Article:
Tuesday, October 17 at 9:30pm — Bacchanale
Dir. John Amero & Lem Amero, 1970, 77 min., 35mm
Hosted by programmer and archivist Liz Purchell (AGFA, Ask Any Buddy)

Taking equal inspiration from Maya Deren’s Meshes of the Afternoon and the camp-laden works of Jack Smith, this dreamy voyage into absurdism centers on a young woman who leaves her body as she sleeps, embarking on an increasingly strange journey to find her brother, a possibly dead soldier in Vietnam. A rare example of surrealist filmmaking in sexploitation and a unique and unjustly forgotten piece of American underground cinema.

Wednesday, October 18 at 9:45pm— Thirst
Dir. Park Chan-wook, 2009, 134 mins, 35mm

No longer mired in the ultraviolence of his Vengeance Trilogy, but not yet the mature master filmmaker of Decision to Leave, Thirst (2009) was made during a transitional period for Korean New Wave legend Park Chan-wook (Oldboy, The Handmaiden). Heightened emotion, devious schemes, Song Kang-ho as a vampiric Catholic priest who drinks from the blood bags of coma patients like a Capri Sun — this movie has it all, and then some! Co-starring Kim Ok-bin (The Villainess) as the downtrodden wife of one of Song’s childhood friends, Thirst is a bizarre, bloody, and ravishingly sensual vampire film that takes the horny cinema revival to literal new heights.

Thursday, October 19 — Raging Grace
Dir. Paris Zarcilla, 2023, 100 mins, DCP
Co-Presentation with Chicago International Film Festival After Dark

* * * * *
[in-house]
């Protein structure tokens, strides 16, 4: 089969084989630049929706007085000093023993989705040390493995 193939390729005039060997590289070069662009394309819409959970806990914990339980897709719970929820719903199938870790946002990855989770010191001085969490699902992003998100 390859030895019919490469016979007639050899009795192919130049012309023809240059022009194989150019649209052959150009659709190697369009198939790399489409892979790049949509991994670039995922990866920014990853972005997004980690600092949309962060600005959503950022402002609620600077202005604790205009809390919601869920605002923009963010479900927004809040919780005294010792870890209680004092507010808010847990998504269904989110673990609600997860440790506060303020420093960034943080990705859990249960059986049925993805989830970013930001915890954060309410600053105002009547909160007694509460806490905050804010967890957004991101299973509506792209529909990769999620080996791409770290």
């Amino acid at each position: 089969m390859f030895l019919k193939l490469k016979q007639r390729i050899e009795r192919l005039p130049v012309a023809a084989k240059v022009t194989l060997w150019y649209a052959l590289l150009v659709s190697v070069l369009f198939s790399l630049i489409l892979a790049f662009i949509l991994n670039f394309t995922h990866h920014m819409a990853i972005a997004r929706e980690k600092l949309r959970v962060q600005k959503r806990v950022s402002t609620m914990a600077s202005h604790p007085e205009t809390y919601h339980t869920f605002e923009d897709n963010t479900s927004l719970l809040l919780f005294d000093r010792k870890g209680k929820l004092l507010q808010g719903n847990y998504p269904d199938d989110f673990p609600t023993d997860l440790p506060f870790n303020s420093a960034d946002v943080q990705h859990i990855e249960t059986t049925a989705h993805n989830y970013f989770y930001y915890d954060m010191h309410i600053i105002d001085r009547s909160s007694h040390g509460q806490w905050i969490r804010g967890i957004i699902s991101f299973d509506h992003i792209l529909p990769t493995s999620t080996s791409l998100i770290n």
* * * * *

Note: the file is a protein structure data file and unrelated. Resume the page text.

In a posh London neighborhood, undocumented Filipina worker Joy arrives at her latest job with her young daughter Grace smuggled in her suitcase. As Grace hides in an upstairs bedroom, Joy takes care of the estate’s patriarch, Mr. Garrett, who’s bedridden and slowly dying of cancer. Then an ominous revelation emerges, threatening to destroy everything that Joy has strived for in her new life.

Friday, October 20 at 10pm — You’re Next
Dir. Adam Wingard, 2013, 95 mins, 35mm
Talent in Attendance!

Set to a catchy New Wave beat, You’re Next brought the indie-horror revival of the late ‘00s and early ‘10s to its bloody, thrilling climax. A legendary festival title that built major buzz in the two years between its premiere at the Toronto International Film Festival and its eventual theatrical release, the film stars a murderer’s row (no pun intended) of independent filmmakers like Joe Swanberg, Amy Seimetz, and Ti West, alongside ‘80s horror legend Barbara Crampton in the role that revived her career. But it was Australian newcomer Sharni Vinson who stole the show, playing a rugged survivalist who turns the tables on a gang of wealthy weirdos when they try to set her up at a family reunion. You’ll never look at a blender the same way again.